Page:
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Re: [IIIF-Discuss] Re: Multiple Contexts with expand/compact?

From: Robert Sanderson <azaroth42@gmail.com>
Date: Wed, 16 Jul 2014 16:46:23 -0700
Message-ID: <CABevsUFys4u9We_pG2YgVBOwQ3iZW9fUfXDqbnOxmV_=_Bzqhg@mail.gmail.com>
To: Chris Chapman <chris@pentandra.com>
Cc: "iiif-discuss@googlegroups.com" <iiif-discuss@googlegroups.com>, Linked JSON <public-linked-json@w3.org>
Hi Chris,

The advantage is extensibility.  In order to have stable versions of the
main APIs, we can't add in additional services to the main contexts and API
descriptions.  However, technically nothing prevents anyone from adding in
extra information as it's all RDF underneath.  By requiring that the
extensions only come at certain points (eg, as the object of a "service" /
sioc:has_service) and must have their own context, then they're easy to
ignore if the context isn't understood, they're easy to include in the
specification in the future, and means that we don't need to register or
otherwise enforce which external contexts are used.

Also, compactness is a pretty big win.  We don't need to have a single
context that references every other context that someone has proposed as
being potentially useful.  Thus we don't need to worry about collisions
between the contexts, and processing time of reading through all of those

Does that help?


On Wed, Jul 16, 2014 at 4:31 PM, Chris Chapman <chris@pentandra.com> wrote:

> Hi Rob,
> Maybe I'm being dense here, but what's the benefit of referencing the
> external context only at the block where it's needed rather than in the
> main context definition?
> Chris Chapman
> Pentandra
> ------------------------------
> *From: *"Robert Sanderson" <azaroth42@gmail.com>
> *To: *"Markus Lanthaler" <markus.lanthaler@gmx.net>
> *Cc: *"Gregg Kellogg" <gregg@greggkellogg.net>, "Linked JSON" <
> public-linked-json@w3.org>, iiif-discuss@googlegroups.com
> *Sent: *Wednesday, July 16, 2014 10:36:09 AM
> *Subject: *[IIIF-Discuss] Re: Multiple Contexts with expand/compact?
> Hi Markus,
> On Wed, Jul 16, 2014 at 3:41 AM, Markus Lanthaler <
> markus.lanthaler@gmx.net> wrote:
>> On Jul 14, 2014, at 10:51 AM, Robert Sanderson <azaroth42@gmail.com>
>> wrote:
>> > > > Is there a solution for this, other than having a single context
>> with
>> > > > all of the mappings in it?  This doesn't help for external contexts
>> > > > however, as we expect to make use of the GeoJSON-LD context and
>> > > > structure.  For more about our approach in this regard, see:
>> > > > http://iiif.io/api/annex/services/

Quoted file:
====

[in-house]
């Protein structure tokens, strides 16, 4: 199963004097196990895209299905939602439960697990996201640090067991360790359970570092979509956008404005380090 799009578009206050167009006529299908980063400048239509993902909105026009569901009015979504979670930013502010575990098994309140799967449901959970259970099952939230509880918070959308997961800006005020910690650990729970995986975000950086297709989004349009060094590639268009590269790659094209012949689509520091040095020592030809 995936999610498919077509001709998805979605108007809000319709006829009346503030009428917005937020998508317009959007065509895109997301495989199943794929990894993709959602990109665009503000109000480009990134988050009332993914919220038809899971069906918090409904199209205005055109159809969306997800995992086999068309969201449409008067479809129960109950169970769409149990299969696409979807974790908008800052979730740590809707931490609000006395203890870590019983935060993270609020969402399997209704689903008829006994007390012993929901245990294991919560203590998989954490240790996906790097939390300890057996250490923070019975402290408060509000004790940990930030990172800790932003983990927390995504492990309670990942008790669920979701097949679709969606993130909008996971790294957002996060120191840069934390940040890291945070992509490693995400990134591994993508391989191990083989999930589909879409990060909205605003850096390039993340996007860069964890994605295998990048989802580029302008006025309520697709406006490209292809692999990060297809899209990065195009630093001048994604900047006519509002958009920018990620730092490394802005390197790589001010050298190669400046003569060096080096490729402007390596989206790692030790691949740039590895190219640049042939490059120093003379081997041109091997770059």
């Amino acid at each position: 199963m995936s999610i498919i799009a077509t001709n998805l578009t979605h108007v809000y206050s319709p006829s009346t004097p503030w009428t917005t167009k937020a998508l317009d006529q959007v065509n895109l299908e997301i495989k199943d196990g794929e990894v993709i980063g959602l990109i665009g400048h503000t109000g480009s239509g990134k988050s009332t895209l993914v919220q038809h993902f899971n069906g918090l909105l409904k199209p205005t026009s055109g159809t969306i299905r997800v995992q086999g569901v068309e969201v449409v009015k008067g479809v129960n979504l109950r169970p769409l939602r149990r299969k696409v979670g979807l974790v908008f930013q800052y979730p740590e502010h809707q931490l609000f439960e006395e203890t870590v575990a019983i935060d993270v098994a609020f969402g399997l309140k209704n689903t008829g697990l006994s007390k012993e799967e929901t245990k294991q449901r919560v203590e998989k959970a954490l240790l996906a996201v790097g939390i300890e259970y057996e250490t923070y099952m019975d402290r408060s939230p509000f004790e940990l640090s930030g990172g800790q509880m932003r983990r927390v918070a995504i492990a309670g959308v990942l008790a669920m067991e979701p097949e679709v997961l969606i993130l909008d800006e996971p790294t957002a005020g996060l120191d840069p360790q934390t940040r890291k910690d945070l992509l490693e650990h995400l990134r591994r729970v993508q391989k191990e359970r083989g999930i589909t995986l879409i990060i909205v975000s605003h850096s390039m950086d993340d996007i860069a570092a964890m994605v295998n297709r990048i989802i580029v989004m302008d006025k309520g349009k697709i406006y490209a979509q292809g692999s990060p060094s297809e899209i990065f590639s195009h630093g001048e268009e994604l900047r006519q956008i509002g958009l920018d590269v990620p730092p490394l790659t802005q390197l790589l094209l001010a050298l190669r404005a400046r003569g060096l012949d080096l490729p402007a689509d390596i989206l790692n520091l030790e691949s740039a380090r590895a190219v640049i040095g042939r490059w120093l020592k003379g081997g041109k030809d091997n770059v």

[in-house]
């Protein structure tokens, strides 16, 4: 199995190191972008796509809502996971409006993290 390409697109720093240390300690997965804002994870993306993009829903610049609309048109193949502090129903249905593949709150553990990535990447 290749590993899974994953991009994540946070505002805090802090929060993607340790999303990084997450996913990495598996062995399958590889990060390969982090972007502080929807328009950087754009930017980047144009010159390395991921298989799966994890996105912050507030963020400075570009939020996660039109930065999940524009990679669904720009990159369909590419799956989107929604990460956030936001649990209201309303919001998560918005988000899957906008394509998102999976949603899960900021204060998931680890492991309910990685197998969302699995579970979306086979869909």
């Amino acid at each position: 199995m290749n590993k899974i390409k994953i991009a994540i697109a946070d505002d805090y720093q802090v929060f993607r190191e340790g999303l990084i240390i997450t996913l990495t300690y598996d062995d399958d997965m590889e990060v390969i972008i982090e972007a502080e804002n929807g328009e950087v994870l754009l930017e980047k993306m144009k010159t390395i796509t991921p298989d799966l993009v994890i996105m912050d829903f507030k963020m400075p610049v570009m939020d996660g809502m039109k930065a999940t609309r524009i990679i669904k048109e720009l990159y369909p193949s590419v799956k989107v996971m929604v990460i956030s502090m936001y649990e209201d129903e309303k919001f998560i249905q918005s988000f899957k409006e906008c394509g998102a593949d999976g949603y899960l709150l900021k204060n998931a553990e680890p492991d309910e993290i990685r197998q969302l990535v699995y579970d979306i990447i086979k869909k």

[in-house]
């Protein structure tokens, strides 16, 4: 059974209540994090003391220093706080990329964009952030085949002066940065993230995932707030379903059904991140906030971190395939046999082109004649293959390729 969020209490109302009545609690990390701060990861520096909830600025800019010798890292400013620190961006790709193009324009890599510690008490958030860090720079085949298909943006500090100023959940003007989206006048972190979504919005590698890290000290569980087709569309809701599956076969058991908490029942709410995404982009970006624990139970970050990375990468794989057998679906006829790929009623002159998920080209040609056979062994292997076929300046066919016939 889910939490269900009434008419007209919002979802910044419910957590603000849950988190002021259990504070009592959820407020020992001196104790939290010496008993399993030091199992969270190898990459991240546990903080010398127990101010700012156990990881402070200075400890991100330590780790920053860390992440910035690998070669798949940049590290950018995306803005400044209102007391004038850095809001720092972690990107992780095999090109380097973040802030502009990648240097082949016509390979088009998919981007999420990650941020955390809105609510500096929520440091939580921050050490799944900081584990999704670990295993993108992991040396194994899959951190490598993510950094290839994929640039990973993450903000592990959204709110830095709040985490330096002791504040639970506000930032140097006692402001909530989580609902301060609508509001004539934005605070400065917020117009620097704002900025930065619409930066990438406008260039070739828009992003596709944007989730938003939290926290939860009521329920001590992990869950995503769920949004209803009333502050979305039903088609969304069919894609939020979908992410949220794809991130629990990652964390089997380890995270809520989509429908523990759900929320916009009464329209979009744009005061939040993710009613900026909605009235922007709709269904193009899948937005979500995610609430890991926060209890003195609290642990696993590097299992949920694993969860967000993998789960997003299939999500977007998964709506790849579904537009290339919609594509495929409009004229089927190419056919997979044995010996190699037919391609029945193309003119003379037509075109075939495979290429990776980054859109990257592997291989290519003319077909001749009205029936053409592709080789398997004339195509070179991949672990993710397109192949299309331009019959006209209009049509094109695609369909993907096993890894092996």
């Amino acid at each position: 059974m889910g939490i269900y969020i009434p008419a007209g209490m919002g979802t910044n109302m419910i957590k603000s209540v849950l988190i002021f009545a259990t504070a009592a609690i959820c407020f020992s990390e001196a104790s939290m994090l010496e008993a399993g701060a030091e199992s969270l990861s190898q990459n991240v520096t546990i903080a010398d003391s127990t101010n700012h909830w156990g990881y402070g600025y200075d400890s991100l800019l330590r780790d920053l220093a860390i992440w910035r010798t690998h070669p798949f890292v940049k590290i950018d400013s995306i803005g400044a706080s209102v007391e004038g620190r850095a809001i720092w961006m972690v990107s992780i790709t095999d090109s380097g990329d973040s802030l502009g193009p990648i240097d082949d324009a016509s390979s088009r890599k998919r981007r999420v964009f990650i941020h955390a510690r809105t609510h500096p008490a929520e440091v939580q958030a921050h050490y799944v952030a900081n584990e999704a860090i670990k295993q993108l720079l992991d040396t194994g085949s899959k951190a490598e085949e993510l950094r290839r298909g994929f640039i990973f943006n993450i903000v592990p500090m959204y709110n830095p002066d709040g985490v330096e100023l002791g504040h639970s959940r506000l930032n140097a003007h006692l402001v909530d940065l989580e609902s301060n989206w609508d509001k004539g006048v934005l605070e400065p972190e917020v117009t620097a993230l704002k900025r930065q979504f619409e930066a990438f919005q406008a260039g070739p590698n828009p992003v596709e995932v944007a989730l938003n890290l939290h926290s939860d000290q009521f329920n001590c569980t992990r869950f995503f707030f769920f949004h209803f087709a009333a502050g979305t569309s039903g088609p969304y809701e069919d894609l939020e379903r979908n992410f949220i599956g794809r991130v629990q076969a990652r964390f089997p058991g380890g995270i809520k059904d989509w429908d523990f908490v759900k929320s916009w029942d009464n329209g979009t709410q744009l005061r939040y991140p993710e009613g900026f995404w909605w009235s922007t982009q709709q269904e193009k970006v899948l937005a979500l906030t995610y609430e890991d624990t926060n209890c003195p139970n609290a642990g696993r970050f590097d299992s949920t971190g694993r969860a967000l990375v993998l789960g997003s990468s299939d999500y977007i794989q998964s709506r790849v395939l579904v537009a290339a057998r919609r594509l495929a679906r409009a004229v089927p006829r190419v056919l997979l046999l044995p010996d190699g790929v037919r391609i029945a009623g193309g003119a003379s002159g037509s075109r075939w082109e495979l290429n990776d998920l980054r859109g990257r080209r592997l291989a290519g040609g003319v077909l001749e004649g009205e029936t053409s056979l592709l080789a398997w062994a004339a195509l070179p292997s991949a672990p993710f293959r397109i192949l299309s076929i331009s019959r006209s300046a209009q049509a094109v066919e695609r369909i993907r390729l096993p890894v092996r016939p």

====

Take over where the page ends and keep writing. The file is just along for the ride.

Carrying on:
>> Why doesn't it help? You can reference remote contexts in remote contexts.
>> So you could, e.g., create a context like this
>>   {
>>     "@context": [
>>       "http://geojson.org/contexts/geojson-base.jsonld",
>>       "http://iiif.io/api/presentation/2/context.json",
>>       "http://iiif.io/api/image/2/context.json"
>>     ]
>>   }
> The issue that we have with this approach, which we did explore, is that
> it explicitly ties those versions of the contexts together.  We expect that
> the presentation and image APIs will have their own separate version
> progressions, they're only both 2.0 at the moment because we just
> officially adopted semantic versioning and updated from Image 1.1 and
> Presentation 1.0 at the same time.  There is also likely to be REST,
> authentication/authorization, perhaps video or other related APIs.  And
> importantly, we want to be able to mix and match the APIs to use, for
> example, Image 2.1 with Presentation 1.0.
> We've tried to limit the exposure by only including the major version
> number in the URI, but that doesn't allow for cross major version usage.
> Secondly, it doesn't let the community add in their own extension services
> without having it officially blessed in the master context, which we see as
> a major advantage of multiple context nodes.  Also, by including
> potentially many contexts in a list, it slows processing for everyone as
> their code goes to retrieve everything, rather than only those contexts
> that are actually used.
> (Yes, that code /should/ cache all those contexts but ... )
>> at "http://iiif.io/api/2/context.json given that none of the terms
>> defined
>> in those contexts collide. I actually would find that much better. I'm
>> not a
>> big fan of changing/adding contexts in the middle of a document as it
>> makes
>> it very difficult for people to keep track what's the active context in
>> each
>> subtree.
> Yes, but we can't guarantee that going forwards.  For example geoJSON
> might introduce terms in the future that could collide with ours, and other
> future imports could do the same from the beginning.  We're keen to not
> duplicate existing work, and that includes context definition.
> Hope that helps explain our approach!
> Rob
> --
> Rob Sanderson
> Technology Collaboration Facilitator
> Digital Library Systems and Services
> Stanford, CA 94305
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Rob Sanderson
Technology Collaboration Facilitator
Digital Library Systems and Services
Stanford, CA 94305
Received on Wednesday, 16 July 2014 23:46:51 UTC

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